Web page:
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Environmental groups invite Obama to review Gulf Oil Disaster

(Gulf Coast)

Gulf Coast environmental groups working in the areas at greatest risk from British Petroleum’s catastrophic offshore drilling disaster, joined by Greenpeace USA, are urging President Obama to accept their invitation, issued today, to view the crisis with them. “This is one of the worst environmental accidents in U.S. history,” said Anne Rolfes with the Louisiana Bucket Brigade. “We need the President’s attention.”

This disaster has added significance given President Obama’s recent opening of new offshore areas for oil exploration. The groups are encouraging the President to see the devastation first hand. “It’s not enough to get briefings and watch it on TV,” said Marylee Orr of the Louisiana Environmental Action Network. “The President needs to be personally engaged.”

The groups’ hope is that Obama will use this most recent spill to see for himself the realities of offshore drilling, including what appears to be the impossible task of cleaning up the massive spill. “This rig was equipped with the latest technology, yet still we have a catastrophe on our hands,” said Aaron Viles of the Gulf Restoration Network. “Once an accident of this magnitude occurs, it’s clear that there’s little that can be done to protect our coasts,” finished Viles.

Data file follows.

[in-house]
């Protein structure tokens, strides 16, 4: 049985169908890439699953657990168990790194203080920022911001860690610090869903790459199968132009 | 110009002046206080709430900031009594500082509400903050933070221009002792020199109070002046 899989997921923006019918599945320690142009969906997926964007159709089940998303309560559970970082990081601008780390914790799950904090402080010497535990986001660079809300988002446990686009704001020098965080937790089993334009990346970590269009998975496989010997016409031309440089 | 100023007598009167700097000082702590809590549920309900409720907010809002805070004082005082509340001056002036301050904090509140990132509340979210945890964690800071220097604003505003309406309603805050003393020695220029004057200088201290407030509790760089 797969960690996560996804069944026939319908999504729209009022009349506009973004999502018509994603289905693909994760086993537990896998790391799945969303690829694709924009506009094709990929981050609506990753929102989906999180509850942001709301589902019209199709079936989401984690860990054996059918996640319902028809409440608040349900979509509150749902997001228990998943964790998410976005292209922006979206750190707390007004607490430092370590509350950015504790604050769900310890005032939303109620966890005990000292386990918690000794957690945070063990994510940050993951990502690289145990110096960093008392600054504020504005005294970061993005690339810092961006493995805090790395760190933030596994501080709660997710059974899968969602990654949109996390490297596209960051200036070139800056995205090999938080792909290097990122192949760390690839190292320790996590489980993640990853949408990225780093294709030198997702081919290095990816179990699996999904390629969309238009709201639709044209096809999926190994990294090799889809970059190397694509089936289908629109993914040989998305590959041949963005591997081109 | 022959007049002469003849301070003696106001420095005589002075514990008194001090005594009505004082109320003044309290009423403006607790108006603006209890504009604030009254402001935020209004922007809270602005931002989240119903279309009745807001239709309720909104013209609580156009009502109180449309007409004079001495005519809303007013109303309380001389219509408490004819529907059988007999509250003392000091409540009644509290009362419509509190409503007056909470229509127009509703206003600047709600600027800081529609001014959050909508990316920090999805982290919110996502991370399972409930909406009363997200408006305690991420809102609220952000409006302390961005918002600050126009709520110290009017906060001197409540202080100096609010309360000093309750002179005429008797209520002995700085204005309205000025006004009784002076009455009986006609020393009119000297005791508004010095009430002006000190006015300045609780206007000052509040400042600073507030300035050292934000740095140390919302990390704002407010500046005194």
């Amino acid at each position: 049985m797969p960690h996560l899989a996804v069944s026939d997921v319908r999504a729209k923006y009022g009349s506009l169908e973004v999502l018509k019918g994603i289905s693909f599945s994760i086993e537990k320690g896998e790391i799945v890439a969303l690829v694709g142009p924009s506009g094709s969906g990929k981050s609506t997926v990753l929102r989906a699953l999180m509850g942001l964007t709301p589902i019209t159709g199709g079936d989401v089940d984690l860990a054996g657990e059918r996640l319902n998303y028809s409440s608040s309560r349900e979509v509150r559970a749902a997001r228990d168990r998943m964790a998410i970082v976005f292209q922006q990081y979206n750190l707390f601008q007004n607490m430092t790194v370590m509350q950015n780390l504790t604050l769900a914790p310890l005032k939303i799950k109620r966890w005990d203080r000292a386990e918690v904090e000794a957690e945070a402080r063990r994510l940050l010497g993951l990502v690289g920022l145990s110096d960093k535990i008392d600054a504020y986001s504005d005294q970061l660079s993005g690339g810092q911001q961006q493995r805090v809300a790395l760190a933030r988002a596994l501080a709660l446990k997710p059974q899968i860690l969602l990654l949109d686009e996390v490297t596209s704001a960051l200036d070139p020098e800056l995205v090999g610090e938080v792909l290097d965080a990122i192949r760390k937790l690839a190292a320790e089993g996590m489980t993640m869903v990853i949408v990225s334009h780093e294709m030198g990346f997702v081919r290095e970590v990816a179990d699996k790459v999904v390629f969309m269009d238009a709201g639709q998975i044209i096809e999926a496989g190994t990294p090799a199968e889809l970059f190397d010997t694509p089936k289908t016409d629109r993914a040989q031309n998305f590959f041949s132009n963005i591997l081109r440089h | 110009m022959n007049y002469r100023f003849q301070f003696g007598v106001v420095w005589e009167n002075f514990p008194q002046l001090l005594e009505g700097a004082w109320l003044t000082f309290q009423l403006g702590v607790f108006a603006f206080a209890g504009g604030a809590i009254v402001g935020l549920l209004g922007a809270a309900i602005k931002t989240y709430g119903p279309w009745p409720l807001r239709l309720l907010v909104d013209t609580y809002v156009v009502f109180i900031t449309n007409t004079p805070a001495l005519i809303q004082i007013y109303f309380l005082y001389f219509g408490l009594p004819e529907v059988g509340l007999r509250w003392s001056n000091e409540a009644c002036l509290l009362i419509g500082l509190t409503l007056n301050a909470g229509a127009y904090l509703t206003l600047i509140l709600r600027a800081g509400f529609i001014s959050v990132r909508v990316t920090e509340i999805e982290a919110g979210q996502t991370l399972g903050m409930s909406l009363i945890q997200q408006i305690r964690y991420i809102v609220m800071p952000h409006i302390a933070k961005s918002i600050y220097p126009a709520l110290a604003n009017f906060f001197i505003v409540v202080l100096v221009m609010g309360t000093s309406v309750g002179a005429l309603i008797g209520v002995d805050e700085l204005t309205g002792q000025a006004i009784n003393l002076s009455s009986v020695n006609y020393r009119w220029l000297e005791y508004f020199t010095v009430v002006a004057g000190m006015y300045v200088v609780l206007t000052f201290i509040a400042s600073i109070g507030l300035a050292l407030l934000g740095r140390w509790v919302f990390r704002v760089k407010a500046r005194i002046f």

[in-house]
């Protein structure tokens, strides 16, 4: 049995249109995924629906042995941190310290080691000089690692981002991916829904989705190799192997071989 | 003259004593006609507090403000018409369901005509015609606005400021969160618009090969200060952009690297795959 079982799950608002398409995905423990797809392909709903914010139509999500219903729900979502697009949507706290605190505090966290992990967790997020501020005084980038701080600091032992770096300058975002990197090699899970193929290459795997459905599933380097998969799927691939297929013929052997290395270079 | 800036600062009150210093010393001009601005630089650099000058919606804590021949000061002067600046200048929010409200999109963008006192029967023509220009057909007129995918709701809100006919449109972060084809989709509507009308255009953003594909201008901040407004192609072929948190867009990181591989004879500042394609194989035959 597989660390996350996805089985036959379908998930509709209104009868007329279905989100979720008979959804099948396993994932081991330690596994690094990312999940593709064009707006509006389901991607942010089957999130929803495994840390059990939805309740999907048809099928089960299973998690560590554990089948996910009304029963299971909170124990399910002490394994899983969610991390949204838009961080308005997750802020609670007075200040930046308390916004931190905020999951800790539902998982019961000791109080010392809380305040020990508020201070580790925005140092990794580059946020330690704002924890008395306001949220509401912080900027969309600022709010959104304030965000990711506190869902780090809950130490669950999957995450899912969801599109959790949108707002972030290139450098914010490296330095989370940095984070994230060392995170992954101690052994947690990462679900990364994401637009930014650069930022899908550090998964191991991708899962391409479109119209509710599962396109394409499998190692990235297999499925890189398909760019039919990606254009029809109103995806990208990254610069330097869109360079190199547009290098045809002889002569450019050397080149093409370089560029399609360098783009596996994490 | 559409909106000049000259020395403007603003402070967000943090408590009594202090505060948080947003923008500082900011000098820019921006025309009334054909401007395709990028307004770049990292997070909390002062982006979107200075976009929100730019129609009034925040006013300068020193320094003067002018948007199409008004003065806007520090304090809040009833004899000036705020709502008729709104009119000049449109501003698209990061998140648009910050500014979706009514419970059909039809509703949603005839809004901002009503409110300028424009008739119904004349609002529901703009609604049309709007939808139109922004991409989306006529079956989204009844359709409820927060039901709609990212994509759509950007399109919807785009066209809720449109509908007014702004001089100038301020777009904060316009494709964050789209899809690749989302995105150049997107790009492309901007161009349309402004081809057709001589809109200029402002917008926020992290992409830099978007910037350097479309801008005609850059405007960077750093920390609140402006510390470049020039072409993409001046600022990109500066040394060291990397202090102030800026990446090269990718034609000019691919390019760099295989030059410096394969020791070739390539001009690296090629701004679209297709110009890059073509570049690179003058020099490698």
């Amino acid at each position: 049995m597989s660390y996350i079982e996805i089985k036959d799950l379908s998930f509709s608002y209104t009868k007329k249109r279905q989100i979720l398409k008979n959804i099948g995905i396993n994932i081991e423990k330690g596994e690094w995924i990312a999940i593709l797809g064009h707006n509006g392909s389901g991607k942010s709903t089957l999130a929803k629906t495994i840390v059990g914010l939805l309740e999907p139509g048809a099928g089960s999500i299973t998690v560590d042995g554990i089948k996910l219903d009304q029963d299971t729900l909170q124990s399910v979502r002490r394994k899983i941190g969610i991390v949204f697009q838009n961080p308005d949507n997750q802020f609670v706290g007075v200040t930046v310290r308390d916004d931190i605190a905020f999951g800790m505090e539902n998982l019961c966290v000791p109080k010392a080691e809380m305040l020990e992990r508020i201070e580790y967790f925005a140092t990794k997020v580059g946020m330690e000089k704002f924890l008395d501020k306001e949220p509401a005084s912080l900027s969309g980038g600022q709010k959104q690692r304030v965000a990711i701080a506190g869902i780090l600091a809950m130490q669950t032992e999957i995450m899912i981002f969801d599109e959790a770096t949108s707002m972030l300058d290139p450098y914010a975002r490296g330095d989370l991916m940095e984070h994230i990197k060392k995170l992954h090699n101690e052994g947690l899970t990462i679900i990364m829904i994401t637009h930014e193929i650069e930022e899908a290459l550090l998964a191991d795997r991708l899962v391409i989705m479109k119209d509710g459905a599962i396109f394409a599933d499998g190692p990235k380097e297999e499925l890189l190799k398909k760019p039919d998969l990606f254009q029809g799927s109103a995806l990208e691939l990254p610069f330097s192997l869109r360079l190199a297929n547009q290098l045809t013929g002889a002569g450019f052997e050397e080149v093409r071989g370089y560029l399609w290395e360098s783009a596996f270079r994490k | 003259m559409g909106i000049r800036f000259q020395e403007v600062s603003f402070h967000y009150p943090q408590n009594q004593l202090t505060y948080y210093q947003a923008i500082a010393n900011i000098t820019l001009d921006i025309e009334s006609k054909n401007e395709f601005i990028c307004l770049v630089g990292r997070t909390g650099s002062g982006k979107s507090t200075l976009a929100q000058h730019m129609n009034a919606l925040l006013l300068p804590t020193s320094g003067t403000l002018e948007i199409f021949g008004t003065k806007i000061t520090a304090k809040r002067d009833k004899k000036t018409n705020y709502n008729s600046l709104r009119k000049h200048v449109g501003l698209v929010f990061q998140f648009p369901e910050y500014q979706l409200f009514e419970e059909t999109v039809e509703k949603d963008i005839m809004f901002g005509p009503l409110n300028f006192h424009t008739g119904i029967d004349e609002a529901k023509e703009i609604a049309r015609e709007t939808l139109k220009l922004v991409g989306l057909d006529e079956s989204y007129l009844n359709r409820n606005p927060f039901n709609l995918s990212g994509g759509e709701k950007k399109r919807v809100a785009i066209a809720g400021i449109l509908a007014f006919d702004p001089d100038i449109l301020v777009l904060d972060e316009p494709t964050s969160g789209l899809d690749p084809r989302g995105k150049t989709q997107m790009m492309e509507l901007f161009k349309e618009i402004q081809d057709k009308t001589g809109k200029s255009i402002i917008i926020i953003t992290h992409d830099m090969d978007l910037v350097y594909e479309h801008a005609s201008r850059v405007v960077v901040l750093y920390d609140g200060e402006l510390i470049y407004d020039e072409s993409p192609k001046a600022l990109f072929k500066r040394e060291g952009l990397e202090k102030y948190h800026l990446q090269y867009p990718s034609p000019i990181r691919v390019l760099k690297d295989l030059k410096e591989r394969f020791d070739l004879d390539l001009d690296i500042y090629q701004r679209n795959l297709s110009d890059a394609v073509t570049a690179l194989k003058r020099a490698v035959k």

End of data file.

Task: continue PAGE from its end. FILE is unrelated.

The nation’s largest environmental organizations, representing a wide array of views, are teaming with groups in the Gulf Coast. “We are witnessing one of the worst environmental accidents in U.S. history,” said Phil Radford, Executive Director of Greenpeace. “This spill demonstrates why off-shore drilling isn’t safe or economical and we demand the President reverse course on his policies and reinstate the drilling moratorium to keep this from happening elsewhere.”

As the oil heads toward the fragile wetlands, oyster beds and beaches along the Gulf Coast, one of the most significant issues is the failure of the automatic blow out preventer valve, a technology that has been touted as a safeguard to catastrophic spills. The boats skimming oil from the Gulf cannot operate in waves higher than about three feet; Gulf conditions are typically rougher. The massive burning that has begun has serious implications for wildlife.

President Obama is being encouraged to personally engage on this issue and visit the Gulf Coast lest his inaction recall the missteps of President Bush, widely viewed as aloof and detached from Hurricane Katrina. “The deaths of eleven workers as well as the economic and ecological impacts of the spill merit attention from the President,” Woody Martin, chair of the Delta Chapter of the Sierra Club.

The invitation letter to President Obama as well as the latest monitoring reports are available at